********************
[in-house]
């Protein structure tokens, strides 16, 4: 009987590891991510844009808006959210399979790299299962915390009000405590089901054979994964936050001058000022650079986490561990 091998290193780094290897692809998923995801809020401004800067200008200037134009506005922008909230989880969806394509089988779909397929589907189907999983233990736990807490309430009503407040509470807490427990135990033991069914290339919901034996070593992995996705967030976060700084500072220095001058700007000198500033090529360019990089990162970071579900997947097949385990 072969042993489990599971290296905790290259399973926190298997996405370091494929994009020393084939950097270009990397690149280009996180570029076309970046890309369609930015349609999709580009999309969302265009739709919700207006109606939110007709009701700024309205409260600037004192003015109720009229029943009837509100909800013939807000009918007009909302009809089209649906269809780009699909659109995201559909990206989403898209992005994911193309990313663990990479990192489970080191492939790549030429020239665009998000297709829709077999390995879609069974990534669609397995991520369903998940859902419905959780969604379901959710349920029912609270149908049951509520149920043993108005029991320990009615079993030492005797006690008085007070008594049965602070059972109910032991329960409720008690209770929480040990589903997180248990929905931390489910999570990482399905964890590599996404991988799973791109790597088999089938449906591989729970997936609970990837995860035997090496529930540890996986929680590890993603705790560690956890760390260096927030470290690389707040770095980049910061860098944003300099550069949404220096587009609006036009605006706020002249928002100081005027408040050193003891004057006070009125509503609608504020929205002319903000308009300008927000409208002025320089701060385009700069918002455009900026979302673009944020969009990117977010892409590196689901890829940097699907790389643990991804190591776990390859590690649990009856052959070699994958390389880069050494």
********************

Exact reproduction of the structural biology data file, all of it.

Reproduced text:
[in-house]
């Protein structure tokens, strides 16, 4: 009987590891991510844009808006959210399979790299299962915390009000405590089901054979994964936050001058000022650079986490561990 091998290193780094290897692809998923995801809020401004800067200008200037134009506005922008909230989880969806394509089988779909397929589907189907999983233990736990807490309430009503407040509470807490427990135990033991069914290339919901034996070593992995996705967030976060700084500072220095001058700007000198500033090529360019990089990162970071579900997947097949385990 072969042993489990599971290296905790290259399973926190298997996405370091494929994009020393084939950097270009990397690149280009996180570029076309970046890309369609930015349609999709580009999309969302265009739709919700207006109606939110007709009701700024309205409260600037004192003015109720009229029943009837509100909800013939807000009918007009909302009809089209649906269809780009699909659109995201559909990206989403898209992005994911193309990313663990990479990192489970080191492939790549030429020239665009998000297709829709077999390995879609069974990534669609397995991520369903998940859902419905959780969604379901959710349920029912609270149908049951509520149920043993108005029991320990009615079993030492005797006690008085007070008594049965602070059972109910032991329960409720008690209770929480040990589903997180248990929905931390489910999570990482399905964890590599996404991988799973791109790597088999089938449906591989729970997936609970990837995860035997090496529930540890996986929680590890993603705790560690956890760390260096927030470290690389707040770095980049910061860098944003300099550069949404220096587009609006036009605006706020002249928002100081005027408040050193003891004057006070009125509503609608504020929205002319903000308009300008927000409208002025320089701060385009700069918002455009900026979302673009944020969009990117977010892409590196689901890829940097699907790389643990991804190591776990390859590690649990009856052959070699994958390389880069050494």